Transparency is seen as vital to any functioning democracy; in the United States, citizens enjoy limited powers to bring government documents into the public domain via the Freedom of Information Act (FOIA), and some legal protection is granted to public interest-motivated leakers and whistleblowers. Generally, transparency is understood as a net positive for liberal democracy, and organizations like the Pirate Parties International centralize transparency in their re-imaginings of more radical democratic politics. Activist organizations like WikiLeaks and Anonymous also dedicate themselves to bringing information about the political elite into the public domain—often this aligns with leftist agendas, but recent events raise questions about just who ultimately benefits from the publicization of secretive information.
Democratic theorists like Darin Barney and Jodi Dean warn us that the availability of information alone does not guarantee politically salutary outcomes.1 The commitment to analyzing and deliberating on an endlessly accelerating flow of information can actually push the event of real political organizing towards an always–elusive horizon. It is a mistake, warns Barney, to reduce politics to publicity alone.2 Deliberation can be debilitating.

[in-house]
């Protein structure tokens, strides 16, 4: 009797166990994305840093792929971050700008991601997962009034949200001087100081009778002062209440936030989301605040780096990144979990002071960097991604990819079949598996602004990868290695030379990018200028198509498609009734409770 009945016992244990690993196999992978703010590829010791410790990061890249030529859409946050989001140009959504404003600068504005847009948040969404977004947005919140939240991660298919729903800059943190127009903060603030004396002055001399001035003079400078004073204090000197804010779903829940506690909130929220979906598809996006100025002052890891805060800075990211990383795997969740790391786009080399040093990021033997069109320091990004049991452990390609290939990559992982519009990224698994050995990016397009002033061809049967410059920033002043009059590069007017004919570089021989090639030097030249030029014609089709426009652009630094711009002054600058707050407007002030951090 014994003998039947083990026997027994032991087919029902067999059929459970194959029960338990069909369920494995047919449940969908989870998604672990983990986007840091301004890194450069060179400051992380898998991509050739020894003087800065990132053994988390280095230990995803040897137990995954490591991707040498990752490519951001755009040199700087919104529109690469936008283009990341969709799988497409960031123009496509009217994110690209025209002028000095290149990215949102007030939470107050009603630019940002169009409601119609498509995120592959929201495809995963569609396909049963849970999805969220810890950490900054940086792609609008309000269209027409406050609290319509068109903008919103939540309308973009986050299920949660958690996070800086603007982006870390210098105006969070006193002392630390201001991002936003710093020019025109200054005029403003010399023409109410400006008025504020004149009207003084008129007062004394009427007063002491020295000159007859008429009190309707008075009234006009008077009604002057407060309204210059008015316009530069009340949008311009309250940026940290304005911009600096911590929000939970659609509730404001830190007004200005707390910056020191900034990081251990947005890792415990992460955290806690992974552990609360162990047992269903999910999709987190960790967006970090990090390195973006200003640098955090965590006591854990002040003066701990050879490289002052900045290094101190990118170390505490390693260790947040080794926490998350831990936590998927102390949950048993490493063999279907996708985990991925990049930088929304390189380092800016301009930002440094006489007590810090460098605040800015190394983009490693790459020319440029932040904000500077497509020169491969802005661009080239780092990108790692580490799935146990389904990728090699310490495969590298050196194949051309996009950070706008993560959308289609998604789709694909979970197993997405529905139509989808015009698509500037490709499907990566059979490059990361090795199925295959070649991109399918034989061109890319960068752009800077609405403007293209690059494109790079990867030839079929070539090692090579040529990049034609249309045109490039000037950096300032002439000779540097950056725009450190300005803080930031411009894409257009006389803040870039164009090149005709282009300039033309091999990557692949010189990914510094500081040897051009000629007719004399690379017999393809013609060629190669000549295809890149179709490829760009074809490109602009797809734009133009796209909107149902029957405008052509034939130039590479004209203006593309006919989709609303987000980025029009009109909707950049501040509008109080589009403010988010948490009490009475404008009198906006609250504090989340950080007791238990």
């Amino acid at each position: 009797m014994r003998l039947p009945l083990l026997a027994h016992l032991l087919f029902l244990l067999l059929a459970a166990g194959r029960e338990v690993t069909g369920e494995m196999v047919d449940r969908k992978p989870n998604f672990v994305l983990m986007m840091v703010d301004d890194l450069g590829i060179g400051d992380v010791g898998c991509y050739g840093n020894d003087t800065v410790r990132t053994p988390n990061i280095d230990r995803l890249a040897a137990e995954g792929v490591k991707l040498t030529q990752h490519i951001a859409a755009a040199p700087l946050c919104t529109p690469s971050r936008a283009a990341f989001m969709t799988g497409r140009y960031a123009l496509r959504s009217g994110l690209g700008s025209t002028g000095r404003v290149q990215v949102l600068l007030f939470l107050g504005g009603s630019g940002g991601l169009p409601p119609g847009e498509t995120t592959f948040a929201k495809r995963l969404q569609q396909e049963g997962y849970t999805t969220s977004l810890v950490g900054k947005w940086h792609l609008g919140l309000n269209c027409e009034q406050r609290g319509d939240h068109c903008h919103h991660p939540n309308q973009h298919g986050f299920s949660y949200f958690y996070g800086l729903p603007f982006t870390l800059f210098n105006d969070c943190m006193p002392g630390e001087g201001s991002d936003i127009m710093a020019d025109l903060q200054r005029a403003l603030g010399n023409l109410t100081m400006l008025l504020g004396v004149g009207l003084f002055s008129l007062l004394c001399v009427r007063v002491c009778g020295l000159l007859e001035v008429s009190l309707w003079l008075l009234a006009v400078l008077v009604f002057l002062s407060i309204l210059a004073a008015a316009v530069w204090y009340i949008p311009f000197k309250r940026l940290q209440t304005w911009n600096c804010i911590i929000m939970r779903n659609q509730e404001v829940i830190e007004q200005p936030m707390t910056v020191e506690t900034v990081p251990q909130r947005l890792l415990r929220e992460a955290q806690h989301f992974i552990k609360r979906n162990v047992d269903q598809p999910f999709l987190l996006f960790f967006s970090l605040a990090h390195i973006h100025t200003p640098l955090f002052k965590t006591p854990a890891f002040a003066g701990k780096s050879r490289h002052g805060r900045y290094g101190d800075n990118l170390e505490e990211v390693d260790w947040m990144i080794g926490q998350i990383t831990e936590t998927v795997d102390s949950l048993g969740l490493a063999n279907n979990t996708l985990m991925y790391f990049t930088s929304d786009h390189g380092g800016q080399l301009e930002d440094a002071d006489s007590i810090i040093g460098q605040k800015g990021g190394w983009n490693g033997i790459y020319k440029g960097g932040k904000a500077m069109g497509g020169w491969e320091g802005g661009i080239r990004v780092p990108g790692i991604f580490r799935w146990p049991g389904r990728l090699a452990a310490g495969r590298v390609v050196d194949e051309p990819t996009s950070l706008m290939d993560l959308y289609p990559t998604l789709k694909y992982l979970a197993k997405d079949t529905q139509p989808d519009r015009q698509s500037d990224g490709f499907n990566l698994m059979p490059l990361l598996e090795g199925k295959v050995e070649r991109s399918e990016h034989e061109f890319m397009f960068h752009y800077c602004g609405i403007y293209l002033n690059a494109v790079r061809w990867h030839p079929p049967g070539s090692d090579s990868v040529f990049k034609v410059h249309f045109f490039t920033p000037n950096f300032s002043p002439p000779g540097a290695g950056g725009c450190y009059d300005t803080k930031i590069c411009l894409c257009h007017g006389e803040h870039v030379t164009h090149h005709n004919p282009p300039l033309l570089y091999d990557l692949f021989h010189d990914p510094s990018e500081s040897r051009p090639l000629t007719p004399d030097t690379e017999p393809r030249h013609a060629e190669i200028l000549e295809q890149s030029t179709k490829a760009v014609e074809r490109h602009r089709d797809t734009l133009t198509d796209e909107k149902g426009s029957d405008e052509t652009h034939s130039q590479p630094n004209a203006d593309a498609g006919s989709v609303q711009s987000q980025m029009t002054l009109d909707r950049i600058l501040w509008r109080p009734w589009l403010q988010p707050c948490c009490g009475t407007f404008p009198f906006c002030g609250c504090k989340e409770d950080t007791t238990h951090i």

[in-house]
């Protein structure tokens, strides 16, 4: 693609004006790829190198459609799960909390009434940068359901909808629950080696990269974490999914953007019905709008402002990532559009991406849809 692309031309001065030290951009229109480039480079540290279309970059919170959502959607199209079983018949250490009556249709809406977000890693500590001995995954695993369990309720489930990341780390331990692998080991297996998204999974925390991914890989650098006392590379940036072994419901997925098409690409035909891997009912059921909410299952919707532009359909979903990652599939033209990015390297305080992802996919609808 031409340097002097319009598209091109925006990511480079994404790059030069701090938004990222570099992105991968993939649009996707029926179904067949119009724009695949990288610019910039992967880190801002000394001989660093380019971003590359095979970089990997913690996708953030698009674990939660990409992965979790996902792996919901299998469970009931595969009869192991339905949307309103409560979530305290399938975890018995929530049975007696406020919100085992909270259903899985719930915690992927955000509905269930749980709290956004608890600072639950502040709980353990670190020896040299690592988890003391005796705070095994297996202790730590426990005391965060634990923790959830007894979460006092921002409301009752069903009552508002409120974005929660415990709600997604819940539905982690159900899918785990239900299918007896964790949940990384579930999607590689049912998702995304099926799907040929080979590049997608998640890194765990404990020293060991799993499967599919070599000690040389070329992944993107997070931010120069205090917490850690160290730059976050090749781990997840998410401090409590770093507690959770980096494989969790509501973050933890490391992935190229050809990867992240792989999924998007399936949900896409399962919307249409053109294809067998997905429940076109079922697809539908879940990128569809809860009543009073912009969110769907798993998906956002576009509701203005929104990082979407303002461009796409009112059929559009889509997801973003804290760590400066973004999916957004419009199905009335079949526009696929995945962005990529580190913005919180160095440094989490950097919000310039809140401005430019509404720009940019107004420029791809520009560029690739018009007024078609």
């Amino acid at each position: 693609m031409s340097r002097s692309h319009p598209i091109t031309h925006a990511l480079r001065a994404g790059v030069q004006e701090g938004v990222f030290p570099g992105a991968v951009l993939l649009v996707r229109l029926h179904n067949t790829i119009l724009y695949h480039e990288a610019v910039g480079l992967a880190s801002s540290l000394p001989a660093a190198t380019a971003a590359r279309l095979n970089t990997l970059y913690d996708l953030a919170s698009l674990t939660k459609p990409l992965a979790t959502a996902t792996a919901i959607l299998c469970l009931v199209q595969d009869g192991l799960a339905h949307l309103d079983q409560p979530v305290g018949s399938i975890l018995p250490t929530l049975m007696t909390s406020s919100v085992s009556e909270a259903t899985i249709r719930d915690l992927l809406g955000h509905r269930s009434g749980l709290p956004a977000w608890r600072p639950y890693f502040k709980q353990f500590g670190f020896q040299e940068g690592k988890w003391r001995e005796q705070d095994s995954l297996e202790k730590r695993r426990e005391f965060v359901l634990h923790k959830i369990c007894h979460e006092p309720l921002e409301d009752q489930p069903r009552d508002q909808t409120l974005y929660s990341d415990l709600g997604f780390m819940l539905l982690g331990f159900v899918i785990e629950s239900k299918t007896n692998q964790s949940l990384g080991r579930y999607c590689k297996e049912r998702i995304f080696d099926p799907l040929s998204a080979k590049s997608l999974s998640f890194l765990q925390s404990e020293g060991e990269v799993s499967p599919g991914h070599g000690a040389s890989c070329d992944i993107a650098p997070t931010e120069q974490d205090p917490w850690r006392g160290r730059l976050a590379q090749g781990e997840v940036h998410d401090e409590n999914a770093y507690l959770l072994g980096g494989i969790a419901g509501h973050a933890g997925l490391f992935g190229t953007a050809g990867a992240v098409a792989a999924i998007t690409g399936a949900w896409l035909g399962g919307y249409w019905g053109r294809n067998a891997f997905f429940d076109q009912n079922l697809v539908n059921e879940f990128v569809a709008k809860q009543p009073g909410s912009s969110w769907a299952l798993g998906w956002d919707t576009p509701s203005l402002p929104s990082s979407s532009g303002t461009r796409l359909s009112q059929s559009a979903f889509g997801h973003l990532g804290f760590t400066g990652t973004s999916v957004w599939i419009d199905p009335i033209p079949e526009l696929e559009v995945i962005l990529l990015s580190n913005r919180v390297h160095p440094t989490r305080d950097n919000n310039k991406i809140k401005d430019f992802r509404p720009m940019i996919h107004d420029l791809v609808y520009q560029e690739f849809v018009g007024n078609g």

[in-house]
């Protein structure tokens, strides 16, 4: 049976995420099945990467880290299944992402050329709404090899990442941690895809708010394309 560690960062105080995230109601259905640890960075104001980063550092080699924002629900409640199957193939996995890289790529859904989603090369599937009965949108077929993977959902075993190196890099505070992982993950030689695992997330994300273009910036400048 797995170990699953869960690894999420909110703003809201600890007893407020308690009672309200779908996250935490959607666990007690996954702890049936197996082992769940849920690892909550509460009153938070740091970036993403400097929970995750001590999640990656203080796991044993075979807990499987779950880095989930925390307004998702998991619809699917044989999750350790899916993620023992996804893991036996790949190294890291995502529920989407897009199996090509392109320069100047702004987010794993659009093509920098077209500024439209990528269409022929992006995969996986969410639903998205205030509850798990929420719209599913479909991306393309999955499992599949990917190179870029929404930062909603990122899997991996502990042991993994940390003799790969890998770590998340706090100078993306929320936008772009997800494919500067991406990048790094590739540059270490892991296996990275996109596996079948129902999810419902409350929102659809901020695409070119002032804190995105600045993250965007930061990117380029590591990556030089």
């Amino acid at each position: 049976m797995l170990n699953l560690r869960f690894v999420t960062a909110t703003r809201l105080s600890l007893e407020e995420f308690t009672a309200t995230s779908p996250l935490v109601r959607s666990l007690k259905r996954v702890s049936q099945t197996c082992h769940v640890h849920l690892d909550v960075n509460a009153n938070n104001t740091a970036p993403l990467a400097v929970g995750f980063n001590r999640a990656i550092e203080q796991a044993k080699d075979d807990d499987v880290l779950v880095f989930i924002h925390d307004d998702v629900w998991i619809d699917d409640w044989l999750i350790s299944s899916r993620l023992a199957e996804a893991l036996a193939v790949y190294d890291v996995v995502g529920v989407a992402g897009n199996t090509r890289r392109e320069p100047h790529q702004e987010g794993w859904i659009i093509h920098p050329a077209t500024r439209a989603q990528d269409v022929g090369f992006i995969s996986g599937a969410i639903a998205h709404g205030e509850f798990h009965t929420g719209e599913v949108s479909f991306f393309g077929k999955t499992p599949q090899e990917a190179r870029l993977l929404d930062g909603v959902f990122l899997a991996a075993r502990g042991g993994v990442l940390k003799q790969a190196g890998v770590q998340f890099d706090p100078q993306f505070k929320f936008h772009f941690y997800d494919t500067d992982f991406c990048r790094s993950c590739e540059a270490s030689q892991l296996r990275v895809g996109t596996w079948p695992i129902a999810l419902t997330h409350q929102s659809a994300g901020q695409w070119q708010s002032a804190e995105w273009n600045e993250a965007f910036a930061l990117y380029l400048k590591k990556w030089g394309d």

And the idea of “post-truth” politics further suggests that the form of information’s coming to light can shape its reception in an even more substantial manner than the content of that information itself. The status of the emails hacked from the DNC and the Clinton campaign—their bulk and the illicit event of their publication via salacious leaks, hacks, and criminal investigations—may have overshadowed the relative innocuity of much of their content, and the significance of a foreign government’s involvement in bringing them to light. When does an all-encompassing commitment to transparency as an end in-and-of-itself —as upheld by organizations like WikiLeaks—facilitate the advancement of still other powerful agendas and geopolitical machinations, themselves hidden from view?
Raymond Johansen sits on the board of Pirate Parties International and is an outspoken advocate of hacker exfiltration, or “enforced transparency.” Founded in 2005 by Rick Falkvinge, the Pirate Parties received a major boost on October 29 of this year, when an unprecedented number of the parties’ representatives were elected to office in Iceland’s national elections—an accomplishment spurned, in no small way, by information contained in the Panama Papers leaks, which prompted the nation’s elected leader to resign his office.
Matt Goerzen is an artist and researcher interested in the political effects of anonymity, critical forms of trolling, security cultures, and memetic warfare.
In the two weeks straddling the election, Goerzen asked Johansen a series of questions about the mechanisms of transparency at work in this emerging political arena.
To read the Interview Click Here: Form versus Content in Enforced Transparency